“While dealing with my own share of paralyzing sadness,” she said, “I realize that I also grieve deeply for the loss of your own life. Having a murder on your conscience is no small load to carry as you try to live, I imagine, as normal a life as possible. Confessing will be the hardest thing that you will ever do in your life. Our laws will impose severe consequences, but it will also be the most freeing thing that you can do for yourself. The secret like the one you are hiding from the world will only grow heavier with time.”
Jason Torchinsky and Eugene Chay, past president of the Asian Pacific American Bar Association, spoke. Then Eric Holder rose and pointed to a large photograph of Robert Wone. He spoke for about ten minutes.
“As despicable as that crime was and is, as big a tragedy as that is, it is compounded by the fact that Robert’s killer has not been brought to justice,” he said. “Washington, DC, is a great city, and in this case our city has not lived up to its greatness—in fact, none of us has.”
Holder talked about Robert and Kathy. Then he spoke to Joe Price and his housemates.
“For those in 1509 Swann Street, where Robert was killed,” Holder said, “you need to truly ask yourselves—truly, truly ask yourselves—have I provided the police with all the information that might be relevant to the investigation of this crime? Only you, your conscience, and your God know the answer to that question, but that is the question you must ask yourselves if you care about Robert, if you truly care about his family, if you care about Kathy—come forward and share all of the information that you have.”
No one came forward.
On October 27, 2008, prosecutors charged Dylan Ward with obstruction of justice. The affidavit in support of his arrest warrant suggested that Robert Wone had been injected with a paralytic drug, sexually assaulted, smothered, and then stabbed. It dismissed the theory that an intruder had killed Wone.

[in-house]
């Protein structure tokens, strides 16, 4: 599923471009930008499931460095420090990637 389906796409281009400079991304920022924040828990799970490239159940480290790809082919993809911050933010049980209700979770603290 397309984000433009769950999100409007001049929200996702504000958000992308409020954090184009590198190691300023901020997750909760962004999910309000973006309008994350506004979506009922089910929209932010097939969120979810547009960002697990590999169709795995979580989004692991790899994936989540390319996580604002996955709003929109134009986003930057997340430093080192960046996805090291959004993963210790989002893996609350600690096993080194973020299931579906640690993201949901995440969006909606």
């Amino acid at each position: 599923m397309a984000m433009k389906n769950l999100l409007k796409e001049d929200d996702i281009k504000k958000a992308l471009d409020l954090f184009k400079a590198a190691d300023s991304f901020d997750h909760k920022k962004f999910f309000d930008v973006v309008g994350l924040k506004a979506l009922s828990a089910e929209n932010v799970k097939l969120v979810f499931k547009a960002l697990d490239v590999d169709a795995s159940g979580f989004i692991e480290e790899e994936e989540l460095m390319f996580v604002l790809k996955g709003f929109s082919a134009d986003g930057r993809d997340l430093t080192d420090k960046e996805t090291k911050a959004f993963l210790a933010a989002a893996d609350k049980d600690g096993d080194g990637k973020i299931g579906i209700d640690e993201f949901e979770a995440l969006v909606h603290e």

There was no way, it said, that an intruder could have scaled the rear security fence, happened upon the unlocked back door, walked through a house replete with valuable electronic devices, scaled the steps, passed the door to Ward’s room, entered the guest room, stabbed Wone, cleaned up the scene, and retraced his steps—in less than an hour.
Forensic experts had concluded that the knife beside the bed was not the murder weapon. It was covered with Wone’s blood, but the fibers on the knife weren’t from the gray T-shirt Wone wore but from a towel by the bed, which suggested the towel had been used to coat it with Wone’s blood. It was also too long to have been the murder weapon.
The actual weapon, police said, was consistent with a knife missing from a cutlery set in Dylan Ward’s room.
When deputy medical examiner Lois Goslinoski performed the autopsy, she found several needle marks, according to the affidavit: “There were multiple needle puncture marks on the left side of his neck, three needle puncture marks present in the center of his chest, two needle punctures to the upper portion of his right foot, and one needle puncture mark on the back of his left hand.”